CHADBOURN, N.C. (AP) — For such a small blip on the dial, WVOE-AM holds a large space in radio history.
Folks barreling along Interstate 95 in air-conditioned comfort through the sticky lowlands of North Carolina have likely never heard the 1,000-watt outpost about 20 miles to the south.
Even if people know where on the dial to look for WVOE, 1590 AM, they'll hear only a few fleeting minutes of gospel, perhaps Miss Annie Mae Williamson's "Woman's World Program" or death notices punctuated with, "He was a good man" or "She will be missed."
Then, static or the annoying mishmash of other stations bleeding into the signal.
No one accuses the little daytime-only station of being a giant among broadcasters.
But as the first, and longest-running, radio station in the South to be founded by blacks, WVOE remains a voice of a community that can still remember when it had no voice at all.
And, as minority-owned stations across the country have been forced to either shut down, abandon their formats or lease their channels, WVOE remains what its founders intended in April 1962: The Voice of Ebony.
"There have been some lean years," says station manager and program director Willie Walls. "Lean? Let's make that some pitiful years. Nobody's getting rich here.
"But that's all right. This is our community. This is our family. And that's why this station was created in the first place."
Walls, a thin, wiry ball of energy at age 85, didn't grow up dreaming of running a radio station. In fact, none of the longtime staffers at WVOE came to the station with radio experience.
"I was a teacher of agriculture at the Chadbourn Negro School when Mr. Reynolds asked me to have lunch with him," Walls recalls.
Mr. Reynolds was T.M. Reynolds, a Chadbourn businessman with a vision. He wanted to create an electronic voice to serve the minority population of southeastern North Carolina. At the time, there were several other stations in the region, but, Walls notes, "None of them were set up by the people we would be serving."
Which isn't surprising. Although hundreds of Southern stations in the 1950s aimed their format at black audiences, the number actually owned by minorities could be counted on one hand. The best known, such as WERD in Atlanta and WDIA in Memphis, had large urban populations to draw from, and both were purchased from white owners.
No black-owned station had ever been built from the ground up until Reynolds and a handful of local investors set up shop in a small converted home along U.S. 74 just north of town.
The living room was made into a business office and the bedrooms, into DJ booths.
The format was simple: Gospel music, some blues and jazz, and a lot of community news. On weekends, local choirs would cram into the studio to perform live for folks who couldn't get to church.
And every evening, as the sun was setting, WVOE would go dark.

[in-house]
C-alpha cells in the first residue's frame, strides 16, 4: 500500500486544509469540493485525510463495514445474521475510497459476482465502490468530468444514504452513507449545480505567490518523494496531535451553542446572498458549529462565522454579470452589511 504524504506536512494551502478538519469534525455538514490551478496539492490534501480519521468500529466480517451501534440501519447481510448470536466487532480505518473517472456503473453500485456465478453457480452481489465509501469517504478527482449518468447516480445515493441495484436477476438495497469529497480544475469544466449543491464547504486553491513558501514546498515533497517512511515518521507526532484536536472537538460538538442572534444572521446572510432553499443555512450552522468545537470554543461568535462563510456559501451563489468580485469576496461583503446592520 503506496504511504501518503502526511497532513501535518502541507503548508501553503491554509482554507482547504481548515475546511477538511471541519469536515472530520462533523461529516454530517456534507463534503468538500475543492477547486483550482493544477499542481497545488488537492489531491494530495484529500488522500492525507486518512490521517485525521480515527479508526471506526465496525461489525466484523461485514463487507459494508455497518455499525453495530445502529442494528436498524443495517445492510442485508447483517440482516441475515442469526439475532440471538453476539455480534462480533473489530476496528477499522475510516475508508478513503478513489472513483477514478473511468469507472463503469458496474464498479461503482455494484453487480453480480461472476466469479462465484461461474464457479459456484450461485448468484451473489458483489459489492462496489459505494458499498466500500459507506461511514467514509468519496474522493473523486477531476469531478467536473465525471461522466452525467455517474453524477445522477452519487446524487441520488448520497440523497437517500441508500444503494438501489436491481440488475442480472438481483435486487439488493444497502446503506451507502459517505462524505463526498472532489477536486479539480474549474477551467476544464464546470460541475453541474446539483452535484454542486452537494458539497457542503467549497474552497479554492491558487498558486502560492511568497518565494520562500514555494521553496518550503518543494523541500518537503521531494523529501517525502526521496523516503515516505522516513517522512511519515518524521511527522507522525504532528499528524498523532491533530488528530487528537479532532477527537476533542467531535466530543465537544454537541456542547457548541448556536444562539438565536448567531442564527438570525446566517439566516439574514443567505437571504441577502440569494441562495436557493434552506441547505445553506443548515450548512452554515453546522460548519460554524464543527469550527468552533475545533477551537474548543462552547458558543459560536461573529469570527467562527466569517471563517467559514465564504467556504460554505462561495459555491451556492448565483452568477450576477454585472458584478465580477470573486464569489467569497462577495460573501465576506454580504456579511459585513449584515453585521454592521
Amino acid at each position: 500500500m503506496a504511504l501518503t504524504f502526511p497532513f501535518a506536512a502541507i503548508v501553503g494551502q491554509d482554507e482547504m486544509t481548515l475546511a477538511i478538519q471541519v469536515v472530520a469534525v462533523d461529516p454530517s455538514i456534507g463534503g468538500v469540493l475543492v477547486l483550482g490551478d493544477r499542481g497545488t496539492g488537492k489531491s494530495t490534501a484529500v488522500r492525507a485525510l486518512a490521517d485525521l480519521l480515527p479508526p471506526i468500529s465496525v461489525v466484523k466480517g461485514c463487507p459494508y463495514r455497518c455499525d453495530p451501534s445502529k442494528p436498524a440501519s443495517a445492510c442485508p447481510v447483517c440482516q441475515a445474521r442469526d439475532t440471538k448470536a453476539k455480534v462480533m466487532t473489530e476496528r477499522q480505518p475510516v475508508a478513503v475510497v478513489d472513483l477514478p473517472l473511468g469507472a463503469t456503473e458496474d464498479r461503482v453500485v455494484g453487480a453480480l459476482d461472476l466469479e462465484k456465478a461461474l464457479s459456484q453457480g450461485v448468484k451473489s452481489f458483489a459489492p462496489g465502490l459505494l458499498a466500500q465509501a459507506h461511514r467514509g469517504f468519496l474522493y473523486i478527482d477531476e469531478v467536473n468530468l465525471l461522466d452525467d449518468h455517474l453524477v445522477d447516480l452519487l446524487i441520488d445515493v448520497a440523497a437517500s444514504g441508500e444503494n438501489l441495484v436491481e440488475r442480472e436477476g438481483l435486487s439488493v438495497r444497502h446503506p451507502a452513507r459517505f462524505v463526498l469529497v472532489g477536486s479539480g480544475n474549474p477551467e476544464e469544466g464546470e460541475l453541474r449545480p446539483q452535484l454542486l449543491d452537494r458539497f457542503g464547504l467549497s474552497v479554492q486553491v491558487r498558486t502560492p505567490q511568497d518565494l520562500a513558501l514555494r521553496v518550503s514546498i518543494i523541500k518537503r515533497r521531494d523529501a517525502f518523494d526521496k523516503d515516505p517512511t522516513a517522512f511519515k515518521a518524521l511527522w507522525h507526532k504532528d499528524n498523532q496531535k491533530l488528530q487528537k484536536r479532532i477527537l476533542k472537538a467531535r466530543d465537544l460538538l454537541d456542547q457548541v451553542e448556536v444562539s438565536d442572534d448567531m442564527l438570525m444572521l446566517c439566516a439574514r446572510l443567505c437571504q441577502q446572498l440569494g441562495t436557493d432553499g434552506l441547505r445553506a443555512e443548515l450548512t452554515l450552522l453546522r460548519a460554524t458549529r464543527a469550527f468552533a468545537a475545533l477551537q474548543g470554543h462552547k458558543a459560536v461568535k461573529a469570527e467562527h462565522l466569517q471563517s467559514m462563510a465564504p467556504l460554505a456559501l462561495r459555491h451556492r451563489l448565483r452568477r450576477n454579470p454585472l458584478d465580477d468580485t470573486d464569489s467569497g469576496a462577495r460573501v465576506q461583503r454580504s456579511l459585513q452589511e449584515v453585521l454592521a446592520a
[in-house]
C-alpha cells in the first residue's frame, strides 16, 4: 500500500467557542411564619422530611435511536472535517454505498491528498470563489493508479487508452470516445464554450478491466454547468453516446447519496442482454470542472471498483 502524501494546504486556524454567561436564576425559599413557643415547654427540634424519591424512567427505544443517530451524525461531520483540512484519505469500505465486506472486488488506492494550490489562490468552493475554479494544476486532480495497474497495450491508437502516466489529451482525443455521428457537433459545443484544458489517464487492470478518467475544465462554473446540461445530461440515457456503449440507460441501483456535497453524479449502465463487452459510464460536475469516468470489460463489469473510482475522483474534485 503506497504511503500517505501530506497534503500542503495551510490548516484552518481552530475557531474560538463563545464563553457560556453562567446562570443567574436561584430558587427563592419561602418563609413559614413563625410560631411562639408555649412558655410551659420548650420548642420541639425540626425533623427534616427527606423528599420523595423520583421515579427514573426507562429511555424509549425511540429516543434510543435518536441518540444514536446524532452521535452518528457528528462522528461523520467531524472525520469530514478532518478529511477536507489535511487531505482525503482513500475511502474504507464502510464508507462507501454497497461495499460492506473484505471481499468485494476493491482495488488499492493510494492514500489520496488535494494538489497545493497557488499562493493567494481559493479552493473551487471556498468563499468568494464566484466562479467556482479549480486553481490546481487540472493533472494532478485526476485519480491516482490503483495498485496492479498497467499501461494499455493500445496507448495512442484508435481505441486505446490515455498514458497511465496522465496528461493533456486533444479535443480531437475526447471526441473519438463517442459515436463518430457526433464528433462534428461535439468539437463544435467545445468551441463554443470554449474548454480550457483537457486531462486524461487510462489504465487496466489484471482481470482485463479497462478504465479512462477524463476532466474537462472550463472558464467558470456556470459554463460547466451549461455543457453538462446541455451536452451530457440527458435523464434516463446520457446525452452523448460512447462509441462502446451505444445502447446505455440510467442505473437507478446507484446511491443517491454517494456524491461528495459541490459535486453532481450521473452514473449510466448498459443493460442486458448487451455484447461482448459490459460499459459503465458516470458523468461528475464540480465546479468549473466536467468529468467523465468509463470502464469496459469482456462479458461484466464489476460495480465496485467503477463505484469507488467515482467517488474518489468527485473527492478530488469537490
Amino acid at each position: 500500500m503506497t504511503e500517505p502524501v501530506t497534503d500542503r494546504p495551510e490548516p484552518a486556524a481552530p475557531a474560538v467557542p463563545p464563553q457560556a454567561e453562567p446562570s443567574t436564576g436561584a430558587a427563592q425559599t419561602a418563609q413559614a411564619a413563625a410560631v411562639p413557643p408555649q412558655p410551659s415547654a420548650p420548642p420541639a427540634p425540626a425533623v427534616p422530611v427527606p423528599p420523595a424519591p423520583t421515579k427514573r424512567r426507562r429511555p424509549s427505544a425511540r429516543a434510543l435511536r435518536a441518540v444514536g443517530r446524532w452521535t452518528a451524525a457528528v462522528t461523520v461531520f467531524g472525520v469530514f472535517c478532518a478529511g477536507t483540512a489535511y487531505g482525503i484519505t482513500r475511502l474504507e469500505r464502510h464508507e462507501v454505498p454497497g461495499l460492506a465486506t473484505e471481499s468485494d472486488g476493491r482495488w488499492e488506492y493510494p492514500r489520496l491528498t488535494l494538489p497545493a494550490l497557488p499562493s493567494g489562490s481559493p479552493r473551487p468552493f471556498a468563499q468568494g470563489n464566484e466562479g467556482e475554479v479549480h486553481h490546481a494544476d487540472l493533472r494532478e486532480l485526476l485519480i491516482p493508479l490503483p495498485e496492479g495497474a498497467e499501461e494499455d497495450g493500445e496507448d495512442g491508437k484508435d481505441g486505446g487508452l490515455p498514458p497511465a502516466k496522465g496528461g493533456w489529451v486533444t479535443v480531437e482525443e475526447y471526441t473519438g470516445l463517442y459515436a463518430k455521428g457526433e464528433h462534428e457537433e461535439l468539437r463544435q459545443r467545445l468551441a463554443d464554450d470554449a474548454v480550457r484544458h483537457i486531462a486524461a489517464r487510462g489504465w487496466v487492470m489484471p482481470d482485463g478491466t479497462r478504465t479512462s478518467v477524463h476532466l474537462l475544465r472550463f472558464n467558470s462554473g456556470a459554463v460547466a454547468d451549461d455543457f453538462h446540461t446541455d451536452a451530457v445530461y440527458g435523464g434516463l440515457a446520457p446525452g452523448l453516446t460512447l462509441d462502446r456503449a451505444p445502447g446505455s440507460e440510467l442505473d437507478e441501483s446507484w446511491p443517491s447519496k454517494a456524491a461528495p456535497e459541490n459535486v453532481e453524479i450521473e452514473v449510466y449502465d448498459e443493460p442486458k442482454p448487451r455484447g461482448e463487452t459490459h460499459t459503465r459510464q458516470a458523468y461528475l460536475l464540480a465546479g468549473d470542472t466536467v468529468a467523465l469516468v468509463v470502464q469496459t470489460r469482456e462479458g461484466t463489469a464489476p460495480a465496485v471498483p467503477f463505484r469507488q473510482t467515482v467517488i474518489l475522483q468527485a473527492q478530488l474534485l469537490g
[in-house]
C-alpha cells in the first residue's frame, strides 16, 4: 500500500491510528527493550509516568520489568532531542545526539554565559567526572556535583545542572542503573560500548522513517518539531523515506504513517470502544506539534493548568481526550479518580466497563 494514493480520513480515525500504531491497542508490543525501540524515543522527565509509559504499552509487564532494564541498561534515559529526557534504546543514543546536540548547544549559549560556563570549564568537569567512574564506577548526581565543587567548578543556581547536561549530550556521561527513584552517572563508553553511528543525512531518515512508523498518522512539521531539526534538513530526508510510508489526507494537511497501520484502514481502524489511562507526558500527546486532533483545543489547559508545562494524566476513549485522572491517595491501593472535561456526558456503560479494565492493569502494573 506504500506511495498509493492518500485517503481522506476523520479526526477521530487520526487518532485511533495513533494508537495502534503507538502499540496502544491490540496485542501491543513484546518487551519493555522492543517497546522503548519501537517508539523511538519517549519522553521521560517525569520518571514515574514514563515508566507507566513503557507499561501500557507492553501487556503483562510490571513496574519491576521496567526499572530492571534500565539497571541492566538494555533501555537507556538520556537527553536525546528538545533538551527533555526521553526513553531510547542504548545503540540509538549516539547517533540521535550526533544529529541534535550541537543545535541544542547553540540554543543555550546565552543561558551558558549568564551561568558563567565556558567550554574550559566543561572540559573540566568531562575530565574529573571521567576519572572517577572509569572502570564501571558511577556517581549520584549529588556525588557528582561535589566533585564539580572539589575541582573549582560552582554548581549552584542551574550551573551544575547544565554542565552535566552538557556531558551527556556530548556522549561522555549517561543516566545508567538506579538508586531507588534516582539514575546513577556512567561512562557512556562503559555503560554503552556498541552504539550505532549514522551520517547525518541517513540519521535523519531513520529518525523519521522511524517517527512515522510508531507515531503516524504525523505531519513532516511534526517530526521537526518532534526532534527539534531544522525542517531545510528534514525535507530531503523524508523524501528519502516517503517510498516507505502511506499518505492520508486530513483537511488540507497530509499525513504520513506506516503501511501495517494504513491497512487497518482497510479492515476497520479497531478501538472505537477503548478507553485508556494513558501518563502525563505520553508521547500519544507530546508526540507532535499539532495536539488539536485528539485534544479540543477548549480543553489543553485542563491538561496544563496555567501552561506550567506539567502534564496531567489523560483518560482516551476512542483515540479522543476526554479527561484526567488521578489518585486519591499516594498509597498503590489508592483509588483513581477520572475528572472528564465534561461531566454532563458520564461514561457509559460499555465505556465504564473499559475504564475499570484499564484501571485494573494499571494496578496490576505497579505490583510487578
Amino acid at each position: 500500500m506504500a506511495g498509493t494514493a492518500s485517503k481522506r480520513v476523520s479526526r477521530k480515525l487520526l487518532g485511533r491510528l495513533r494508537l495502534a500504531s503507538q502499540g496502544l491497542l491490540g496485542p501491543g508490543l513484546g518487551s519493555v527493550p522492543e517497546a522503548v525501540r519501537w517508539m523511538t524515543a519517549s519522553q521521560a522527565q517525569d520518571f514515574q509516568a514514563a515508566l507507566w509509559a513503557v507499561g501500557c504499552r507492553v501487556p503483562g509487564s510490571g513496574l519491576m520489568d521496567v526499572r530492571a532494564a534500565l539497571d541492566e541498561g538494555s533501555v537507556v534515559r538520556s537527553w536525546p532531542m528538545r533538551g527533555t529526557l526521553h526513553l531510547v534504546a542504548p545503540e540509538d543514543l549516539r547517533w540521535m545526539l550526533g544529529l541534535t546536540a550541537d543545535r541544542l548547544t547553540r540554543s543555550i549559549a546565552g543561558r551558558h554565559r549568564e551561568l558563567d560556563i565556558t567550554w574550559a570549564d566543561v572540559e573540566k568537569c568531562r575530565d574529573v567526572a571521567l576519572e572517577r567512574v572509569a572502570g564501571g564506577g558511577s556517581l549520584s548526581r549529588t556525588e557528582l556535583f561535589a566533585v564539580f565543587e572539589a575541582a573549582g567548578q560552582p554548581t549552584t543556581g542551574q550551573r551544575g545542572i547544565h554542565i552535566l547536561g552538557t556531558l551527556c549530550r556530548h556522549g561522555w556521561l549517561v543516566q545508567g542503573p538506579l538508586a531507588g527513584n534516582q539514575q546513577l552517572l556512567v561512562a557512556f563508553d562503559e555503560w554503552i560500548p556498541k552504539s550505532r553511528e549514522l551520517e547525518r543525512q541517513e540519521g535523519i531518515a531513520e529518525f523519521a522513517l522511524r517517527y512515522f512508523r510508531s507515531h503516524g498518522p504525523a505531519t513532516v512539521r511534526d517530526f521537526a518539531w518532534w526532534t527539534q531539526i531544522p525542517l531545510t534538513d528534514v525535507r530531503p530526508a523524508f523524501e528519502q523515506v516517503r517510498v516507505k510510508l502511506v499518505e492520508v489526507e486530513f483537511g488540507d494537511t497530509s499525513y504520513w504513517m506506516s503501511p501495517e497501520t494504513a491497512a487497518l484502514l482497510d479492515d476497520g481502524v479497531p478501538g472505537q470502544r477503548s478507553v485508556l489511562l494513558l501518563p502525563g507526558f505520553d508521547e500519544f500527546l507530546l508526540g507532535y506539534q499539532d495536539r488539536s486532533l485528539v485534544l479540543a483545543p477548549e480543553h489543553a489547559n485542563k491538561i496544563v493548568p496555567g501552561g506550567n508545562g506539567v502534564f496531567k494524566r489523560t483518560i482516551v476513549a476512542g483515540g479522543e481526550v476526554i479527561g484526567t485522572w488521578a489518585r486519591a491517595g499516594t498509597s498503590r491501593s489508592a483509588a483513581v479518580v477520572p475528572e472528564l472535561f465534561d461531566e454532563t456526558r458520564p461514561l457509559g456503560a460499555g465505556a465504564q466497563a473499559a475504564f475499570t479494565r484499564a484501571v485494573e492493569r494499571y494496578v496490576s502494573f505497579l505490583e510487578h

To develop local content, Reynolds sought the help of Annie Mae Williamson.
"Mr. Reynolds came to my house and asked me to help," Williamson recalls.
"I didn't know anything about radio, but he said he wanted a person like me just to talk and share the local news. He wanted a show that the women would like."
Fifty years later, everything else seems to have changed. Even U.S. 74, once a lifeline that ran through Chadbourn to Wilmington, now skirts about a half mile to the west.
But every morning, right at 11 a.m., Williamson is still settled in her chair for the "Woman's World Program."
It's more of a chat than a program as she keeps listeners updated about who's doing what around town, who passed away and what's coming up.
"When you're shut in, you miss out on a lot," she says. "If I'm ever feeling poorly, I think of those people and next thing you know, I'm back here, ready to go."
On the other side of the studio glass, show engineer Roger Brace casually flips through a collection of dog-eared LPs, searching for the perfect song to close Williamson's program. WVOE has modern equipment, but most of its music is still on vinyl, and the old twin turntable studio gets a workout.
It's the same studio where Elder Ronald Johnson, now studio sales manager, was pressed into emergency duty 42 years ago.
"I came to work as a salesman," he says, grinning at the memory. "One day, the guy working on-air came to work a little bit tipsy.
"I was asked to fill in, and I guess I did OK. At least they didn't chase me off the air."
More than 40 years later, he still takes a spin as a station DJ.
"This is a fun group of people, like a family sort of," he says. "I don't know what I'd do if we weren't all here."
That, Walls says, isn't going to happen — not while he's around, anyway. Competition and changes in ownership requirements have whittled the number of independent minority-owned stations in America to fewer than 200. Pioneer stations like Atlanta's WERD were sold, often to radio chains that changed their formats.
The Federal Communications Commission released a study showing that national advertisers were reluctant to purchase time on such stations, often insisting on major "minority discounts" to do so.
"Thank the Lord, we're still here," Walls said. "We're not fancy, and a lot of people do a little bit extra to get us by, but we're still here.
"At the end of the day, we look back on one more day of service to the community, and that's a good day.
"The next morning, we're here to do it again."
Information from: The Fayetteville Observer, http://www.fayobserver.com